I’m not a traditional historian. I don’t give a fig about chronology except (maybe) in my “first half” (1492-1877) of the U.S. History survey class, and I never care about “coverage.” Maybe it’s my short attention span, but I go for books and ideas that intrigue me rather than the idea that I need to “cover” certain decades or themes in my classes. The only kind of coverage I ever worry about is ensuring that my students are reading, hearing, and talking about as many different Americans as possible. I try to ensure that we are reading and talking about women and men alike, and Americans of all classes and ethnic backgrounds.
More proof that I’m probably a bad professor: I write syllabi for the courses I wish I could have taken. Selfish? Guilty as charged. But then I figure if I’m bored, how can my students not be bored too? I’m just not that good of an actor. Also, I’ve found that if it excites me (environmental history! material culture!), it’s probably going to interest the students more than a lecture or book I feel merely obligated to share with them.
Joseph Adelman has an interesting blog post over at The Junto about teaching a history course organized around four American autobiographies rather than rigid notions of “coverage” and chronology. In a seminar for first-year students, I can see how it might be disorienting for them to jump from the 1670s (Mary Rowlandson) to the eighteenth century (Benjamin Franklin), and then to the nineteenth and twentieth centuries with two African American autobiographies, Frederick Douglass and Melba Pattillo Beals. (He very generously provides a link to his syllabus, too.)
Adelman writes, “Both the students and I felt like we were missing something by not ever discussing the American Revolution, but for different reasons.” I would argue that his choice of books minimized the importance of the American Revolution, so maybe skipping it this time makes sense. After all, for three out of four of the people his students were reading about last semester, the ultimately conservative (if not revanchist!) revolution for home rule would have changed little if they were alive in the late eighteenth century. The Revolution only began the process of emancipation for some enslaved people in a very limited region, and in fact accelerated the mass disenfranchisement and enslavement of millions with the expansion of the U.S. empire in the late eighteenth and early nineteenth centuries. Free women’s rights were debated and discussed, but the one state Constitution that permitted women to vote after independence was declared (New Jersey) revoked that right shortly after the turn of the nineteenth century.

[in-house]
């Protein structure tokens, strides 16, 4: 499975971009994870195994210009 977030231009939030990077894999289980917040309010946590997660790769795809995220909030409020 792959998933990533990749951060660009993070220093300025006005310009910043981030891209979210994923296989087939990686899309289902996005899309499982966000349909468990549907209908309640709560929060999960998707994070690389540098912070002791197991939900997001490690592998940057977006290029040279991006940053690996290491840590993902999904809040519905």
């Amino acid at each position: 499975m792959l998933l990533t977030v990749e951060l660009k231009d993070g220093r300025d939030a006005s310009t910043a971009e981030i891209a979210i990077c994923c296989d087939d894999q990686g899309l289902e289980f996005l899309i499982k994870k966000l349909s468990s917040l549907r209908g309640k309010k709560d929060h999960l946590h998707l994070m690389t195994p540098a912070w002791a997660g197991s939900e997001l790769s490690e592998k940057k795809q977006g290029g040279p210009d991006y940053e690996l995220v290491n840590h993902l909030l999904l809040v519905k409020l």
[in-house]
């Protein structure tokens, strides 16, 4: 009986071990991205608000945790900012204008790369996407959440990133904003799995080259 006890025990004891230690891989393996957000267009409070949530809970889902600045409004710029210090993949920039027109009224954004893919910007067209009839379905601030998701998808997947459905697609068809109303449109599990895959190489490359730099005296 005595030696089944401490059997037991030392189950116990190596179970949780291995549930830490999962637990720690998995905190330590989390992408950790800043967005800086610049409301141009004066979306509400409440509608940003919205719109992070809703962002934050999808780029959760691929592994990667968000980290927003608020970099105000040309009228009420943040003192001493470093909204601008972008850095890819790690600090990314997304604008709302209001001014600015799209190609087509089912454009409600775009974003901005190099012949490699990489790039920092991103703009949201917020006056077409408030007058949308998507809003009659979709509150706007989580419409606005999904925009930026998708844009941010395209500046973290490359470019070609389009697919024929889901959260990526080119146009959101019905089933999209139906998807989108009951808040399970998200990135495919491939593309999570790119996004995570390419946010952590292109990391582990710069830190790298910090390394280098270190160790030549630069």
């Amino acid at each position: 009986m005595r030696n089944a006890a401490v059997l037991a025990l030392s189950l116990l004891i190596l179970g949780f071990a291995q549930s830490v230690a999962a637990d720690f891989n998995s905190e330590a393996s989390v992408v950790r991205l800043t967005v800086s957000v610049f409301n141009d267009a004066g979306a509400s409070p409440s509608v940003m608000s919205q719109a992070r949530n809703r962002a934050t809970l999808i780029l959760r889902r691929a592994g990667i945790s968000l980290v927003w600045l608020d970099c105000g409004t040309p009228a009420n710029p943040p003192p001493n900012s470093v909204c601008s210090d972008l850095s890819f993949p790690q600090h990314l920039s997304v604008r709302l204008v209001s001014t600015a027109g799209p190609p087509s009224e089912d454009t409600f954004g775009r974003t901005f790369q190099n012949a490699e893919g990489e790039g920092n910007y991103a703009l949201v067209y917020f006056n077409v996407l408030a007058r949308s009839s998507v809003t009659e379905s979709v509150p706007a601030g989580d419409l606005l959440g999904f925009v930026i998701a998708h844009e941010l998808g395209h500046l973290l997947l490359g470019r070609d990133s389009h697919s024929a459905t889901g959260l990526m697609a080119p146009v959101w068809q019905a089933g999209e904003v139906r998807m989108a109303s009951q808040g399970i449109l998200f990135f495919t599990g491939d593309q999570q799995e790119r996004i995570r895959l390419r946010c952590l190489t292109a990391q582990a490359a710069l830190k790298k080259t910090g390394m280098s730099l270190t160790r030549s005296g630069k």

Let’s review, with the help of a soupçon–just a suspicion–of chronology over the longue durée of American history: Voting rights for women in the U.S. weren’t realized until nearly 150 years after the American Revolution, and civil rights for African Americans weren’t even begun to be addressed until nearly 200 years after the Stamp Act crisis (in the 1964 Civil Rights and 1965 Voting Rights Acts.) Fifty years later, amidst an epidemic of executions of young black men, women, and even children, many of us today wonder, after Douglass, what is the Fourth of July to an eleven year-old African American boy playing in a park with a toy gun, or to a seventeen year-old young man walking home from a convenience store with a bag of Skittles?
I’m not suggesting that that Revolution was entirely irrelevant to the ultimate successes of the emancipation, and our ongoing struggles for women’s rights, gender and sexual equality, antiracism, and civil rights–all successful rights movements in American history argue effectively that their cause is in line with the values and ideals that propelled the American Revolution. (Witness the success recently of marriage equality versus traditional marriage–most Americans now see marriage and family relations as something that’s essential to liberty and equality. Few of us buy the notion that being American means telling other people who they may or may not marry.) But that’s because successful rights movements repurpose the language and ideals of the Revolution to suit their causes, not because those rights movements are somehow natural or logical outcomes of the Revolution itself. If the arc of history bends toward justice, it’s because there are a lot of people pulling hard in that direction in the here and now.
I like the solution to any chronology anxieties that either instructors or students might feel from commenter History Underfoot: “To get around the discomfort of not having chronology as the foundation, [one instructor] recommended the students create their own timeline, dropping in information as they learned it, sort of like a puzzle.” In fact, I’m going to suggest to my students that they do this too. Although I’m not big on chronology myself, timelines are a simple but highly useful DIY learning tool.